EARebound is a fully featured multitap delay plugin (VST/AU), comprising 15 discrete delay lines, which, along with the input signal, are activated and edited via a horizontal pad layout reminiscent of a drum machine sequencer.
The editable parameters/effects comprise Saturation (seven types), filters (Lo Cut and Hi Cut), modulation (Quad Tremolo and Quad Chorus), Output level, Feedback, Delay time and output panning. Every parameter is individually editable for each delay tap, as well as for the input signal. It's powerful stuff - but it doesn't end there: there's also an additional global delay line that collectively processes all active taps, either with or without the input signal.
An important point to note is that, because you can process the source signal, it actually becomes part of the 'wet' signal too. Thus, for flexibility, it gets its own processing bypass and Mute buttons, as well as a Send FX Mix control.
Rather cleverly, the last gives you control over how much source signal processing is applied to the delay line feed (0-100%). The raw source signal (dry) is then mixed back in with all of this at the end, using the Dry/Wet Mix fader. EARebound's routing setup also features multichannel and low frequency (LF) options.
Finally, the parameters of all the delays can be viewed collectively - as opposed to the per- delay, contextual presentation of the main view - in the Timeline (delay timings) and Mix (parameters) page views.
There's lots going on, but EARebound is very easy to use. If you do need a starting point, there are over 40 categorised presets on board, as well as an excellent randomise option with the ability to lock individual parameters.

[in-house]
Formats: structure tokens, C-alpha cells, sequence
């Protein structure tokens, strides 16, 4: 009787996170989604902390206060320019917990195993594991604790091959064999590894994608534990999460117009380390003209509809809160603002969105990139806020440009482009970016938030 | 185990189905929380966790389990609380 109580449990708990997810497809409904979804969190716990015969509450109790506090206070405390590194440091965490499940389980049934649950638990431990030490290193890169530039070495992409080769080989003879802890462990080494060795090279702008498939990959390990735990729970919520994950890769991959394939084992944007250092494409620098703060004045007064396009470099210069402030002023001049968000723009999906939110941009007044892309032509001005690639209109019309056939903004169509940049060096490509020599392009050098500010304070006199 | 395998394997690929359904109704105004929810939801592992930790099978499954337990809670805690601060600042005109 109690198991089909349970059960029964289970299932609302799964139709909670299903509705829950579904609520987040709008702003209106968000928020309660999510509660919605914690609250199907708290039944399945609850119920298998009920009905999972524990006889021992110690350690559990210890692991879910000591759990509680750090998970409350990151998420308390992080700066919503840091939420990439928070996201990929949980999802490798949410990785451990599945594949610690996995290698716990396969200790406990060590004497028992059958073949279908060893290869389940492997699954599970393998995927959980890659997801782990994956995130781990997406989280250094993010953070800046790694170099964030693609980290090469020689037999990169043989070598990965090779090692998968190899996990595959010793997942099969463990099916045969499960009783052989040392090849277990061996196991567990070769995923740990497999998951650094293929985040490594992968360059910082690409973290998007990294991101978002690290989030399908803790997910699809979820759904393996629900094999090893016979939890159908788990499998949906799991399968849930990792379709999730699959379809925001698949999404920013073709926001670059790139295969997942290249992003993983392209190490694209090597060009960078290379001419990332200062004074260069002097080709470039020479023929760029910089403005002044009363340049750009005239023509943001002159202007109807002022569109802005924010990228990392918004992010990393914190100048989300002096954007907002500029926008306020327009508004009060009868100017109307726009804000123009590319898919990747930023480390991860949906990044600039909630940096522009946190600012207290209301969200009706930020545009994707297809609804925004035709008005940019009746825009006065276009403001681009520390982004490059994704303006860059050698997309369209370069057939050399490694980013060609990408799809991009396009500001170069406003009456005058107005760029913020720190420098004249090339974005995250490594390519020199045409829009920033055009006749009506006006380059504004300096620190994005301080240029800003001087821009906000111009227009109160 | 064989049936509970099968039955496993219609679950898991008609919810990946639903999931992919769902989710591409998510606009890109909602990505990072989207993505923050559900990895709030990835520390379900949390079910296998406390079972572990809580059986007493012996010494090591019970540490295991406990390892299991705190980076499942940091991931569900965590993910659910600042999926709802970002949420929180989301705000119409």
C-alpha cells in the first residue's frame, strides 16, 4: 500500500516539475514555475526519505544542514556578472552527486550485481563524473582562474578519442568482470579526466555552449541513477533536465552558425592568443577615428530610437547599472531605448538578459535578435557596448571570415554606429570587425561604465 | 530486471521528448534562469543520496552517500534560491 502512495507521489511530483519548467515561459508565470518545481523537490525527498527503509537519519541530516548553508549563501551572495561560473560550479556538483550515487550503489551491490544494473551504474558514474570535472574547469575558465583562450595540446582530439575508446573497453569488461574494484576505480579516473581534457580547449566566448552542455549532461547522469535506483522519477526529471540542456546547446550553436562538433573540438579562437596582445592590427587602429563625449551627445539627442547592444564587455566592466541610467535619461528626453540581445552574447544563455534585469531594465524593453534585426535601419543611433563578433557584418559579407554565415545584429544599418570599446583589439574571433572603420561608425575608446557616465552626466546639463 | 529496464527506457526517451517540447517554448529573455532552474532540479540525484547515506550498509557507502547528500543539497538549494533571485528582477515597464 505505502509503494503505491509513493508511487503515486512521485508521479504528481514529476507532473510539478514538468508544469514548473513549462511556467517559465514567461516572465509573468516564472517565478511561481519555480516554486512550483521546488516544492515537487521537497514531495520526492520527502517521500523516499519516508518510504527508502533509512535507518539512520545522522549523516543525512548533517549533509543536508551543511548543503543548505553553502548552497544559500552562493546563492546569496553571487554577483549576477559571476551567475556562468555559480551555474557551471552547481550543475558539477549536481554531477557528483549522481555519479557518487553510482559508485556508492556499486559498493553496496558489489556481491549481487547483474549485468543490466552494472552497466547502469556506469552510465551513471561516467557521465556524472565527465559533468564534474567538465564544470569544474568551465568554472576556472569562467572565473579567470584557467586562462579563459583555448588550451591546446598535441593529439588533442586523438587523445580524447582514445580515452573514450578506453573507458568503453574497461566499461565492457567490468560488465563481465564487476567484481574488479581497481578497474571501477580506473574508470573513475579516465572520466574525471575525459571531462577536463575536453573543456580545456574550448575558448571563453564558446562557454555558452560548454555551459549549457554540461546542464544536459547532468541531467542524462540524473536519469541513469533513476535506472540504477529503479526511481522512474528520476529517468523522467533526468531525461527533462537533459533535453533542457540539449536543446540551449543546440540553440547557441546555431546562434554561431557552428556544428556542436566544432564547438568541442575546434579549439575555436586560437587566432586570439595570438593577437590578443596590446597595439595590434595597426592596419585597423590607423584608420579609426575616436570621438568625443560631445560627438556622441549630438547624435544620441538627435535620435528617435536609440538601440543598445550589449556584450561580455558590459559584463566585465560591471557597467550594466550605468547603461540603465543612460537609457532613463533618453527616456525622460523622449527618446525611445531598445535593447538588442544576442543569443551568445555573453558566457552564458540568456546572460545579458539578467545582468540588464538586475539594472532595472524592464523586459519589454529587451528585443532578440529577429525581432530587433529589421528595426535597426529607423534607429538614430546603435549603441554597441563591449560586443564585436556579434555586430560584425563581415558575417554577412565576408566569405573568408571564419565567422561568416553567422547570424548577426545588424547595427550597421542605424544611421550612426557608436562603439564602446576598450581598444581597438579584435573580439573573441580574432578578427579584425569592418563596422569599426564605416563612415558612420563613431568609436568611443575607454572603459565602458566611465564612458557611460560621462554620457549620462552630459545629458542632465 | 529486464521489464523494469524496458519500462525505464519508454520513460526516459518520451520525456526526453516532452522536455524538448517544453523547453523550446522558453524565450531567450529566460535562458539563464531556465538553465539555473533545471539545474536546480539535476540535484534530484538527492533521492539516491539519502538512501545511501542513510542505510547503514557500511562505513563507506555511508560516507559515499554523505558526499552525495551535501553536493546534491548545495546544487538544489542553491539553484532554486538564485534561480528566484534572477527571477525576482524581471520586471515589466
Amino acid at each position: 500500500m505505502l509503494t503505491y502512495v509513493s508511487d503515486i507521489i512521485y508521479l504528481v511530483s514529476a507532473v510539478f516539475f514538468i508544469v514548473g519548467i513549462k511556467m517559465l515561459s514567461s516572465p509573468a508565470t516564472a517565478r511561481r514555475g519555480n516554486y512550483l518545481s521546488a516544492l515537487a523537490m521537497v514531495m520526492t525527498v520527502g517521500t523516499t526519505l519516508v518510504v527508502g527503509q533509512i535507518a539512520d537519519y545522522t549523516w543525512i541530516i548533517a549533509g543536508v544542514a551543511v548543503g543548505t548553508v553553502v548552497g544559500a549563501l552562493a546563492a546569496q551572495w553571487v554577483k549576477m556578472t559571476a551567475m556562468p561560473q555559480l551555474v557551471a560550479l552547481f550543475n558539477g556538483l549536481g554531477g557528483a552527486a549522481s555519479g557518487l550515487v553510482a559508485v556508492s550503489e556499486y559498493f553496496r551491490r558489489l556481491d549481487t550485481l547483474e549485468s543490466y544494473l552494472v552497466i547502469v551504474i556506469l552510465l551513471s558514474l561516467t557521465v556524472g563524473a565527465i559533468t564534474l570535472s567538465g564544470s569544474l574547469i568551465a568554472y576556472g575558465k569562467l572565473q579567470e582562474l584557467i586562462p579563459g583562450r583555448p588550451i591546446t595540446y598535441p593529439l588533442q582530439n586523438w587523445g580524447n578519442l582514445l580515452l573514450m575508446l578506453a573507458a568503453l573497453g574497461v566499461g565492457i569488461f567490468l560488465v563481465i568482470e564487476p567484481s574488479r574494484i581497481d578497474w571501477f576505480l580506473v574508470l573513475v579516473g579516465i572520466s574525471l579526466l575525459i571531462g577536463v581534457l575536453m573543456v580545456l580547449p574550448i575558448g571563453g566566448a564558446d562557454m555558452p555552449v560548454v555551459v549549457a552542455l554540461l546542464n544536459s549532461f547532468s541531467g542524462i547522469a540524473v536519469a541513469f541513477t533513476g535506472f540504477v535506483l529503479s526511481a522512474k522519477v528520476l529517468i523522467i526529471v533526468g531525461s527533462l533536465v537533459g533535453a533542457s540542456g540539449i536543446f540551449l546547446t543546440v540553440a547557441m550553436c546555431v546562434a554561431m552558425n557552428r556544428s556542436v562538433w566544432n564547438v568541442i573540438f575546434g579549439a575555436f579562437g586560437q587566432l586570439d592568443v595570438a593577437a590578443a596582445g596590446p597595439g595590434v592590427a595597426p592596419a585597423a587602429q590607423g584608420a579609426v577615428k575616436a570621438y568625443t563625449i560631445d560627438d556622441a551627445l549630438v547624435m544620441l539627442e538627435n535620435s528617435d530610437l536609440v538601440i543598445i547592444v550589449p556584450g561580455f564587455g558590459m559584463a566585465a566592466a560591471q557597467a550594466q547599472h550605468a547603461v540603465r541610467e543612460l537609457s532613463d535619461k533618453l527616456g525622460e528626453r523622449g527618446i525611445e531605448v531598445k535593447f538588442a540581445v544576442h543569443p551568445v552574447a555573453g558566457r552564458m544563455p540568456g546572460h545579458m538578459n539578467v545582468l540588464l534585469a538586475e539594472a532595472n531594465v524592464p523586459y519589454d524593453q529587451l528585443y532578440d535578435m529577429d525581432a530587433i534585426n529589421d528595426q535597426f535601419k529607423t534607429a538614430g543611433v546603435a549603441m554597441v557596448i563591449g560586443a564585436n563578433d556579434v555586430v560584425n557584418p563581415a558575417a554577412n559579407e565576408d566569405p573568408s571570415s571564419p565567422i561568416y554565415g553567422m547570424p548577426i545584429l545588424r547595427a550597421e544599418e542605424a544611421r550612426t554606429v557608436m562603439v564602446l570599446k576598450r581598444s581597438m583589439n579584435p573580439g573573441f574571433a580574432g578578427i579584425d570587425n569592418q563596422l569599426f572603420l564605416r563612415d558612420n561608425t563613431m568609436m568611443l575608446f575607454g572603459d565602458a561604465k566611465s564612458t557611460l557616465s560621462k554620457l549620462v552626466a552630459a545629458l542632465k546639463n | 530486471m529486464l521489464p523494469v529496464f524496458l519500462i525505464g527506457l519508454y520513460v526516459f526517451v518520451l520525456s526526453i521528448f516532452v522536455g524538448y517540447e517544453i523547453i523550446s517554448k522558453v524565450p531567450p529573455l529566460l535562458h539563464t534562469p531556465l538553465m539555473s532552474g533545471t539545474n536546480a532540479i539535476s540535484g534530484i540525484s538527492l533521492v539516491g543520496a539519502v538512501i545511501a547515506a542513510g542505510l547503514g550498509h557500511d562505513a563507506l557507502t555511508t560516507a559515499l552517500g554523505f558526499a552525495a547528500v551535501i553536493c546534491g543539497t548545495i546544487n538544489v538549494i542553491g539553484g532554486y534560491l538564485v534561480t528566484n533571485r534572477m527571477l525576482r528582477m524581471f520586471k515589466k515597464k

The default patch loads with the delay lines synced to successive 16th-notes reducing in level, but you can set each tap to any division you like. Synced delays combine a time division (16ths being the shortest and a dotted bar the longest) and a multiplier (x1-16), so x3 in 16ths results in a delay interval of three 16th-notes. This gives you the potential to create very long delays indeed, but we'd like to see smaller divisions made available too.
Of EARebound's three main effects, the filters behave as expected, while the seven Saturation types offer plenty of flavour, including four valve sounds. These are great for tailoring delay degradation overall or just for selected taps.
However, it's the modulation section that's most impressive. This uses four modulation lines (two on the left and two on the right), with basic Rate and Depth controls augmented by Unsync, Offset and Width parameters. Using these, we were able to come up with some beautifully rich sounds - particularly effective on guitars, pianos, synths or anything where a smeared delay effect is called for.
The layout encourages real-time control, switching taps in/out on the fly, and it works pretty smooth when used like this. Although EARebound is great for the creative stuff, it's also very quick at calling up simple, precise, tailored delays - on a lead vocal, say.
We do have a few things we'd like to see added, including an 'edit all taps at once' option, smaller time divisions and solo, but we understand that at least some of these will appear in future updates. Even as it currently stands, though, this is clearly another triumphant winner from eaReckon.